In addition, industry partners like BP and Georgian Railways are "actively engaged in shaping these triple win programs - a win for the students, a win for the companies that benefit from a better trained labor force and a win for Georgian economy," Lee said.
Focus on STEM, agriculture and tourism
The ISWD program is funded under the second $140 million Compact between the Millennium Challenge Corporation (MCC) and the Government of Georgia.
The program is an important part of ISWD's work to develop and improve vocational education in Georgia, according to Magda Magradze, Chief Executive Officer, Millennium Challenge Account - Georgia.
"Program Improvement Competitive Grants (PICG) was officially launched in June 2015 with the aim to fund innovative, industry-driven proposals for establishing new or expanding and improving existing technical vocational education and training (TVET) programs that are aligned with industry demands, meet labour market needs and incorporate modern work practices, particularly in higher-level Science, Technology, Engineering and Math (STEM) areas, Agriculture and Tourism," Magradze explained.
She noted that out of the 70 initial concept papers, ten were selected following "a rigorous three-level evaluation and selection stage and due diligence process."
The applications were also evaluated by the independent Technical Evaluation Panel and international experts.
One of the winners of PICG grants scheme is Georgian Transport College, established by JSC Georgian Railway, Georgian Technical University and Ministry of Education and Science of Georgia. Georgian Railway is financially contributing to the project.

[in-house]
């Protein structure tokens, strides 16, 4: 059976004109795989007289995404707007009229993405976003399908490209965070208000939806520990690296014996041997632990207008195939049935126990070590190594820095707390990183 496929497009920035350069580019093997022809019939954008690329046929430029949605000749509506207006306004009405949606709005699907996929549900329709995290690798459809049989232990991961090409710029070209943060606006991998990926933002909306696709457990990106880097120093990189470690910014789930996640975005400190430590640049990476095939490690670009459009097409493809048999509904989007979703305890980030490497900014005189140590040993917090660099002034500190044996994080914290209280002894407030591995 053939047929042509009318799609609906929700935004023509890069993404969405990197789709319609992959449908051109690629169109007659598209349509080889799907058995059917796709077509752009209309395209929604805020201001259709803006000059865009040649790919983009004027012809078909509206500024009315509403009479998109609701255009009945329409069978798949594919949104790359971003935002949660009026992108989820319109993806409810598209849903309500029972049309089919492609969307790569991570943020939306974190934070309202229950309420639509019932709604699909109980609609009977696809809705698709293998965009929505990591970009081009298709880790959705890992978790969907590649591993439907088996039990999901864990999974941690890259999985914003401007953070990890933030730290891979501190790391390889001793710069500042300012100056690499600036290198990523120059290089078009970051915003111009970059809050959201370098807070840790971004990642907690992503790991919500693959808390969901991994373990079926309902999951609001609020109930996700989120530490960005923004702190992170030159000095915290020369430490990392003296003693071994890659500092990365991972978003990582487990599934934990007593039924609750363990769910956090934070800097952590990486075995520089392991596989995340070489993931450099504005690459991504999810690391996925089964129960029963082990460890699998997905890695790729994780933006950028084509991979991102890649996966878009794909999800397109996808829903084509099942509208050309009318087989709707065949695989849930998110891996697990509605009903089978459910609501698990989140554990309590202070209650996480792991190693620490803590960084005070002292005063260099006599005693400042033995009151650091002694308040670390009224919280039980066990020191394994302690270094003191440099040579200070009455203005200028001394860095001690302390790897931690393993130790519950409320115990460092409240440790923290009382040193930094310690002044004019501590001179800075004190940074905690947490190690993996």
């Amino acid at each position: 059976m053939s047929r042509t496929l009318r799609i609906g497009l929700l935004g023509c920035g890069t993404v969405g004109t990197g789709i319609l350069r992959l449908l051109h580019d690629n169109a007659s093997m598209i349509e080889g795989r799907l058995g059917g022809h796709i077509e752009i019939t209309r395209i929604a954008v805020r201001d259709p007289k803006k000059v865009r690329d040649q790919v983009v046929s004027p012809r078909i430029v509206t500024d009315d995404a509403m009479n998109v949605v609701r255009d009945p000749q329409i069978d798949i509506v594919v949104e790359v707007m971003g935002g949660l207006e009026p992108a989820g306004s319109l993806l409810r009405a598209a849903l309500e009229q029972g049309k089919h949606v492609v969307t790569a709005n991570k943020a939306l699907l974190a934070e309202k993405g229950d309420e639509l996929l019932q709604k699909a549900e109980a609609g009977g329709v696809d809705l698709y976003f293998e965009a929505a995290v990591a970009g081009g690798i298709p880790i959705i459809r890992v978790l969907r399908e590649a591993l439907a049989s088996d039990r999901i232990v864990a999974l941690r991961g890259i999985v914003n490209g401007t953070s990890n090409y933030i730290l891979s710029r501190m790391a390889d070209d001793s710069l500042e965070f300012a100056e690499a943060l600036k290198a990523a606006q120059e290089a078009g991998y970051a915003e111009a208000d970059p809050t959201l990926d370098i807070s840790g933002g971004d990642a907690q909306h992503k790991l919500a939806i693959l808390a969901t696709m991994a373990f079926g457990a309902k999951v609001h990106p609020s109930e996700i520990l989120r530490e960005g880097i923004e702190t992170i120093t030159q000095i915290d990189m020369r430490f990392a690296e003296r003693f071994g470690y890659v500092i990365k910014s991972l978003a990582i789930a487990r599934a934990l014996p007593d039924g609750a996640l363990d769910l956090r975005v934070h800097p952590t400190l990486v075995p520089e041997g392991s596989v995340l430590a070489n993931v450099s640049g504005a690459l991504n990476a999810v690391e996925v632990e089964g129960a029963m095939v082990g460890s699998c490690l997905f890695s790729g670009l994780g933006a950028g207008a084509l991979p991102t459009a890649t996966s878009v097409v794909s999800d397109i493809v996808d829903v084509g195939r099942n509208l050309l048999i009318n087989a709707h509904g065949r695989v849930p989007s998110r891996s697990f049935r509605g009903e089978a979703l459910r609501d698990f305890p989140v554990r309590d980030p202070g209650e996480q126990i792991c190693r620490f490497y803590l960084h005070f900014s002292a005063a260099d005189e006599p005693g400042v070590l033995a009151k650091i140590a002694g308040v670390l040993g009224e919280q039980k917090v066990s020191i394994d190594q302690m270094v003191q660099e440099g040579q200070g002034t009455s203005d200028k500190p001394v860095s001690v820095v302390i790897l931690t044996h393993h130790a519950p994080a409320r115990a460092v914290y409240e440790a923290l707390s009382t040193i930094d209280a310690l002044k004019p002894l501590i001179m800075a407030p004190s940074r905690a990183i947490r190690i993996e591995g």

"We conducted a labor market survey prior to applying for the grant. The research demonstrated that there is no institution in Georgia that is providing high-quality vocational education in railway sector. Only Georgian Technical University is offering the course, but it is not a vocational education provider institution," Akaki Saghirashvili said. He noted that currently the demand for employees at the railway is four times higher than the number of qualified cadre.
Georgian Mountain Guide Association is another grant recipient.
"Together with our partners, we have established a public private partnership, the Adventure Tourism School, which will train adventure tourism and related high-risk profession specialists. We will provide labor market with international quality specialists in the following areas: Alpine Guide, Ski Guide, Mountain Guide and Ski-Teachers," noted David Rakhviashvili, President of Georgian Mountain Guide Association.
BP, together with the partnership of Georgian Technical University, also received a grant from MCC, which it will use to develop a Georgian Technical Training Center, according to Tamila Chantladze, the communications manager at BP. "This will be a special center which will train technical workforce, not only for our company but for everyone who is in need of high-quality workforce, particularly in technical areas," she said.
"We strongly believe that high-skilled workforce will undoubtedly contribute to the Georgian economy."